Turkey’s African outreach is aimed at sustainable development of all

Untold India December 27, 2021

By Asad Mirza Recently, the third Turkey-Africa Partnership Summit was held in Istanbul from 16 to 19 December. The first Turkey-Africa Partnership Summit was held in Istanbul, the second in Malabo. Over 100 government ministers and 16 presidents from Africa attended the summit, which was held under the theme, ‘Enhanced Partnership for Common Development and Prosperity’. Africa — market of the future Cooperation between Ankara and Africa, which is steadily increasing, is of vital importance to Turkey. Trade volume between Turkey and Africa is enormous. Economist Guven Sak of the Turkish Institute for Economic Policy (TEPAV) in a recent interview said “Continental Africa has the world’s youngest population and also its fastest population growth.” According to United Nations estimates, Africa’s population will have at least tripled by 2100, growing to over four billion. Sak sees expanded relations as a natural result of investment opportunities in the areas of urban infrastructure, logistics, energy and construction besides the fact that Africa is extremely rich — both in traditional as well as renewable energy resources. A growing network of ties Relations between the two regions kicked-off on a positive note and improved dramatically since Ankara declared 2005 “Africa Year.” Turkey’s central government realised that lucrative business opportunities were to be found in industrial production and construction. In addition Turkish businesses and non-governmental organisations, especially those working in the education sector, established a presence on the continent. Growing business ties also resulted in improved diplomatic ties. Turkey has been a “strategic partner” to the African Union since 2008, conducting meetings with African heads of state and government. Military cooperation Security ties between Turkey and the continent have also increased considerably since Erdogan came to power in 2014. Somalia, Turkey’s doorway to sub-Saharan Africa, has been the site of TURKSOM — Turkey’s largest overseas military base — since 2017. Therefore, arms exports were a big topic at the Istanbul summit. Turkish arms and aeronautics exports to Ethiopia, for instance, shot from around $235,000 in January to nearly $94.6 million in November according to the Turkish Exporters’ Assembly. Sales to Angola, Chad and Morocco have seen similar jumps. One of Turkey’s best-selling items is the Bayraktar TB2 combat and surveillance drone. It has been used in a number of conflicts and has proven itself highly effective. Reuters recently reported that Morocco and Tunisia took delivery of Turkish combat drones in September, adding that a large number of other African nations have also voiced their interest as well. Turkey’s trade with Africa surpassed $25.3 billion last year, and this figure has already reached $30 billion in the first 11 months of 2021. Africa’s potential With the area it covers on the international level, its geo-strategic position, and the economic and commercial potential it has, Africa has become one of the most important actors of the 21st century. The advantageous investment opportunities it has as a continent and the relations it recently developed with different countries and regions have begun to make Africa a centre of attraction in all areas. The president of the African Union in his address called for a sturdy collaboration between Africa and Turkey against terrorism, and that sustaining peace and safety on the continent is vital for attaining maintainable development. Talking about the summit, Felix Tshisekedi, ruler of the Democratic Republic of Congo, confirmed Africa’s trust in Turkey’s proficiency in several fields, stating: “Africa needs concrete projects in the areas of trade, infrastructure, agricultural development, governance, and health.” He stated, “In some parts of Africa, unfortunately, there is instability and insecurity due to terrorist activities. Therefore, it is a must to ensure peace and security in order to move forward,” emphasising the necessity for collaboration in the face of terrorism. Recep Tayyip Erdogan has also called for African representation at the UNSC. At the summit he said it is a “great injustice” that the African continent, with its population of 1.3 billion, is not represented at the UN Security Council. Referring to his slogan, “the world is bigger than five,” protesting the unrepresentative setup of the UN Security Council, Erdogan said Turkey’s efforts were also meant for its brothers and sisters in Africa, as well. Bilateral ties boosted The summit also helped Turkey in reviving old ties with nations like Egypt and Libya. Egypt and Turkey are two regional heavyweights. They used to be good partners but broke off all diplomatic ties in 2013 following a military coup that overthrew Egypt’s first democratically-elected government, led by the Muslim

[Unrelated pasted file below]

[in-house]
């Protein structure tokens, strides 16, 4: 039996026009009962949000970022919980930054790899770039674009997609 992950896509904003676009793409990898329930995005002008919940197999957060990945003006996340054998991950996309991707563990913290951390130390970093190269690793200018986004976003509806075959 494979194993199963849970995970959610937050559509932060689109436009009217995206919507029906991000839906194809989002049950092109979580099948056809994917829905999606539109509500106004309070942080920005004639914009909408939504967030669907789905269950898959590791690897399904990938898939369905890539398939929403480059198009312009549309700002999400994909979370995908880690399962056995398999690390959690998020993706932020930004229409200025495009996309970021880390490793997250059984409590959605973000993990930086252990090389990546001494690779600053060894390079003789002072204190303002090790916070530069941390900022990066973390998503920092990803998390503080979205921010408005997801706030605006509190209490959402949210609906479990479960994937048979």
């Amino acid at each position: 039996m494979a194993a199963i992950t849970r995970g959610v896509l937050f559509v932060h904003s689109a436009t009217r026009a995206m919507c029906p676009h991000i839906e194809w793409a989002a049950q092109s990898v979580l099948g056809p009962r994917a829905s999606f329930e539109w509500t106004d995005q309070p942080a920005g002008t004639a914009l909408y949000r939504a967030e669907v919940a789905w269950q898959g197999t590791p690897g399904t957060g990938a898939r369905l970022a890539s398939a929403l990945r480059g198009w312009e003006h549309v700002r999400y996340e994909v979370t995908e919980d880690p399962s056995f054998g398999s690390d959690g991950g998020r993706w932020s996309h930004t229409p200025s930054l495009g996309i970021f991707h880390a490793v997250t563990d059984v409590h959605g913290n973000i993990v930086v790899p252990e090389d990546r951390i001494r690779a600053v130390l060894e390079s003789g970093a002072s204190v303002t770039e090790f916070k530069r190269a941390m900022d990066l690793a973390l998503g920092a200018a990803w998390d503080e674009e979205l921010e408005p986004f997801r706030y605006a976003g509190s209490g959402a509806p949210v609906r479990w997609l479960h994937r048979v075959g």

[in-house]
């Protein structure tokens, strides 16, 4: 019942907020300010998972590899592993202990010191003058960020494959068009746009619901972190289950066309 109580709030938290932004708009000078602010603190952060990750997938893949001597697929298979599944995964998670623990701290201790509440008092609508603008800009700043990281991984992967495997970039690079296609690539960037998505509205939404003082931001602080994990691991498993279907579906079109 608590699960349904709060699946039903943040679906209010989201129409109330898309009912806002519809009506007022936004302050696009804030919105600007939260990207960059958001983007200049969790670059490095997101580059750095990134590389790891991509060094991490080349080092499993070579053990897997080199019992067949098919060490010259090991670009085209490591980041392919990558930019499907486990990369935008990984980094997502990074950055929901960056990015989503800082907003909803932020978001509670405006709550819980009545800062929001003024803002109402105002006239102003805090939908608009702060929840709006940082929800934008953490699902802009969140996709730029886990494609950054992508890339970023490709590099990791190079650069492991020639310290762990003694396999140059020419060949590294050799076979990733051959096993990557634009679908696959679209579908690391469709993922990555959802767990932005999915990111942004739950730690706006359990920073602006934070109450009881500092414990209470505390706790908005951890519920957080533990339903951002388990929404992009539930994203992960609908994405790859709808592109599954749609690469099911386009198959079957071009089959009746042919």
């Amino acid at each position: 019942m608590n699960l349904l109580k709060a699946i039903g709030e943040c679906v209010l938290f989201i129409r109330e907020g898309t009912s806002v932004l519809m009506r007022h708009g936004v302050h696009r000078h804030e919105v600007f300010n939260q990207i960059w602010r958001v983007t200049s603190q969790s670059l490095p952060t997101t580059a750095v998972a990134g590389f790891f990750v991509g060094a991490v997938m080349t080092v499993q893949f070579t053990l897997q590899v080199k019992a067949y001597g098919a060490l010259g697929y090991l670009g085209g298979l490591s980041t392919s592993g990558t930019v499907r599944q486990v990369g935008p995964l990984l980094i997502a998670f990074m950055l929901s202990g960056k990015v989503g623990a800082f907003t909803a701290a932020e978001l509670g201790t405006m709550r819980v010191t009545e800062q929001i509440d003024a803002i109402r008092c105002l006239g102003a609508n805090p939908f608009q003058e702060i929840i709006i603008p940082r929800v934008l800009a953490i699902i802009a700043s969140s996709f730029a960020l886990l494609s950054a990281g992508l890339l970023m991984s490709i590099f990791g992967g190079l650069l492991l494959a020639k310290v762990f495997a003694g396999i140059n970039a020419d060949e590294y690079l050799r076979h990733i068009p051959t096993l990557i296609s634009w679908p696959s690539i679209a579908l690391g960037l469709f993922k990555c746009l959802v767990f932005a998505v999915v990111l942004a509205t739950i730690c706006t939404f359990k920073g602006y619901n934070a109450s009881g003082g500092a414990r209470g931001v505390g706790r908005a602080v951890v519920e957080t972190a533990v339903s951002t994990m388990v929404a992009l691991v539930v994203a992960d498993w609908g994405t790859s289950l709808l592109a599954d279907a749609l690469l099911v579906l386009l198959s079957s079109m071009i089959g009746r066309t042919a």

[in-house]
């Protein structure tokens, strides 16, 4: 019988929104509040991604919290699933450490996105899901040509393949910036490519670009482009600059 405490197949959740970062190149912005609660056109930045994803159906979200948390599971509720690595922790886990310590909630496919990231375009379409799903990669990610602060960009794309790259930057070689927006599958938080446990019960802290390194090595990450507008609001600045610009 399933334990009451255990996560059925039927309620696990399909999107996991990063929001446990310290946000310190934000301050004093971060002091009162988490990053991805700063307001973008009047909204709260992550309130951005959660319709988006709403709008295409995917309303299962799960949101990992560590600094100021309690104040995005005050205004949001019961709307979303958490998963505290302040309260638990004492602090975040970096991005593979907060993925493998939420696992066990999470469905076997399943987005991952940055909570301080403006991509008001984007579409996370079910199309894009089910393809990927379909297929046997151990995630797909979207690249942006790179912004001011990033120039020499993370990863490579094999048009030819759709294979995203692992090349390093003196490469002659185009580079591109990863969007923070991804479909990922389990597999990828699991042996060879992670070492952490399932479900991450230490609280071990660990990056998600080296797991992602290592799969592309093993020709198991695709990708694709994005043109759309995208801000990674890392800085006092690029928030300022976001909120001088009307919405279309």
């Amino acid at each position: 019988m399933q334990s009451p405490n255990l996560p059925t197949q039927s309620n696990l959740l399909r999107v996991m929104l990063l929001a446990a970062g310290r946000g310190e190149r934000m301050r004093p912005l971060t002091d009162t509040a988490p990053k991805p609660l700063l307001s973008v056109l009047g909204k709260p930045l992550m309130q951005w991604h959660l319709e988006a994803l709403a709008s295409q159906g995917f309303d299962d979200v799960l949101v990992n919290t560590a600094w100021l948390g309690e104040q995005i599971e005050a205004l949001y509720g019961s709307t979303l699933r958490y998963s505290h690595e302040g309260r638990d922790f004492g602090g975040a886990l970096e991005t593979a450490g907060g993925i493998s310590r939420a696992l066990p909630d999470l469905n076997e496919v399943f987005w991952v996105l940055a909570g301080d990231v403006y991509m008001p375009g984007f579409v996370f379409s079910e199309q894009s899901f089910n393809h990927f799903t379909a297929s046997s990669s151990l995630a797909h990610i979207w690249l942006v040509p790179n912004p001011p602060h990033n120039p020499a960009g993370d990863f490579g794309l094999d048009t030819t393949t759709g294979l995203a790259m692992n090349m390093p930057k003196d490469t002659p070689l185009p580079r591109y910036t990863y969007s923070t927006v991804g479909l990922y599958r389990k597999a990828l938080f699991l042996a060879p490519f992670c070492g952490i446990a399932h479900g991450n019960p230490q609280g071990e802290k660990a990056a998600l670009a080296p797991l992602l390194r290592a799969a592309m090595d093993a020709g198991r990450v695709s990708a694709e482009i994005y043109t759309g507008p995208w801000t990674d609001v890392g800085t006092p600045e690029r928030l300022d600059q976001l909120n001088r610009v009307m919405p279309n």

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Palestine condemns Israeli settler violence in West Bank

Untold India December 27, 2021

RAMALLAH, Palestine: The Palestinian Authority (PA) on Sunday condemned Israeli settler attacks against Palestinian towns in the occupied West Bank. “Our people have the tools to defend their rights, and no one should underestimate the potential and determination of our people,” PA spokesman Nabil Abu Rudeineh said in a statement cited by the official news agency Wafa. The spokesman termed settler attacks against Palestinian property as “terrorist”. The Palestinian people, he said, have “the ability and determination to thwart all conspiracies being hatched against the Palestinian cause.” Abu Rudeineh called on the international community including the UN, “to intervene urgently to provide international protection for the Palestinian people.” Israeli settlers have stepped up their attacks on Palestinian towns in recent days, amid a spike in violence in the West Bank and East Jerusalem. Israeli and Palestinian estimates indicate there are about 650,000 settlers living in 164 settlements and 116 outposts in the West Bank, including occupied Jerusalem. Under international law, all Israeli settlements in the occupied territories are considered illegal.-AA